She laughed, but it was weird. It didn’t look like she was laughing at what it was that I had said.
“Your dad says he was never sure he believed in God – and he’s still not sure. Guess he hasn’t met God yet.”
“That sounds about right,” I responded with a small smile, hoping that maybe he had been too busy to meet God because he had been spending his Heavenly Days dining with his afterlife heroes. I saw an image of him drinking a Rolling Rock while playing pool with Buddy Holly, Mickey Mantle, and Ernest Hemingway.
Lisa looked me directly in the eye.
“What would you like to ask him?”
“Is he proud of me?” And, though I knew the answer, just asking the question made me feel vulnerable.
“Yes,” she answered instantly. She was quiet for a moment then.
“Are you a writer?”
“I am. I wrote a book and I’m going to start writing a blog soon.”
“Your dad read your book. He loved it.”
And that’s when I started to weep.
I cried those soft tears, the ones that kind of leak out the corners of your eyes – both corners – without any kind of frequency or rhythm you can follow, the kind that instantly destroys your eye makeup and somehow also makes you feel about four pounds lighter because it’s pure, genuine emotion that is leaving your body, and that shit can weigh a ton.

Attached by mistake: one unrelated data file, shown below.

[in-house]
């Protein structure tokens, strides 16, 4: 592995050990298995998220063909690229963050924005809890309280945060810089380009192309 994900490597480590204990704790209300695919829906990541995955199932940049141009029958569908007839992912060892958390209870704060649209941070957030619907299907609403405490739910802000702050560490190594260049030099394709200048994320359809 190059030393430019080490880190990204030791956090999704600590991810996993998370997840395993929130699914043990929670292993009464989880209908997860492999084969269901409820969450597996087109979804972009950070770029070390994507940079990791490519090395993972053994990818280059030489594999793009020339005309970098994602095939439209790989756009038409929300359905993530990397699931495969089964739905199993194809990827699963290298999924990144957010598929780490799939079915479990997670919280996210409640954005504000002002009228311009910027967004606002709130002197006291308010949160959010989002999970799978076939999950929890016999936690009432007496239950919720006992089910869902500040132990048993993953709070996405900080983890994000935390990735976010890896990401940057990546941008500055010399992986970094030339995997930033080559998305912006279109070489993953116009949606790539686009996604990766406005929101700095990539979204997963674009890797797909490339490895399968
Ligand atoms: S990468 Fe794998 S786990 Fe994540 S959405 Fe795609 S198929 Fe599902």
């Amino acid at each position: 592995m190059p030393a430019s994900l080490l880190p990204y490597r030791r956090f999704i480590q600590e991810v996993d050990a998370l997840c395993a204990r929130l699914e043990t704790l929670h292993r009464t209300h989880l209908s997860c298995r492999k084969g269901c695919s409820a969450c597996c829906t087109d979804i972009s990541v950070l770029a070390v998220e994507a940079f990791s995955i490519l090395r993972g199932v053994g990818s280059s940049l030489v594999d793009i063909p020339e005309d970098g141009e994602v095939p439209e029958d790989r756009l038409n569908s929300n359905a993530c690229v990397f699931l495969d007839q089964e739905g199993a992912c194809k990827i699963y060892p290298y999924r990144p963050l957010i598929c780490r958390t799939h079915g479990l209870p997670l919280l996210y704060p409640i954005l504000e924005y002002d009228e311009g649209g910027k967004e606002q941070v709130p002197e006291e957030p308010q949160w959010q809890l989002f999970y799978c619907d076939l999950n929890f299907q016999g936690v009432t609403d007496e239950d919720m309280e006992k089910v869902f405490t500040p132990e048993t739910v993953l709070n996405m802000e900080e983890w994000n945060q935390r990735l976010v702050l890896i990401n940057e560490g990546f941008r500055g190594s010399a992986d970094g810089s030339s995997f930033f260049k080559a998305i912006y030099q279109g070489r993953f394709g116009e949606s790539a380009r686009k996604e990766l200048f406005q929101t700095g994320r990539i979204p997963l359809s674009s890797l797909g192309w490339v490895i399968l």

She said more things: I asked about the health of my family and the relationships between us, and I got responses, and soon the hour ended and the sky outside of the window was now a molten-looking shade of black and I could not see the boats that I knew were still bobbing in the harbor. And I stood up and I hugged Lisa, because hugging her felt right.
I made my way down the winding staircase that was harder to walk down than up and the same salesgirl was still standing behind the register in the small store.
“How was it?” she asked.
“Helpful,” I responded, and then turned over a small fortune in cash.
I thanked the girl and then I fastened the buttons of my coat and arranged my scarf around my neck and walked out into the frost-tinged air. I felt better than when I had arrived.
Not for one second could I really convince myself that my father’s spirit had read my book. I wish I could have let go of the doubt, of the logic – of who I guess I really am. But still, I felt settled. I felt close to him again, and I think that came simply from talking about him.
I arrived home comforted and conflicted, soothed and skeptical. I didn’t call anyone to tell them what Lisa the Psychic had said, or that my father had potentially swung by to play literary critic, but I did pull on the softest sweatpants that I own, and I held my dog in my arms and looked out onto my terrace as the snow once again started to fall, and I felt a moment of pure peace.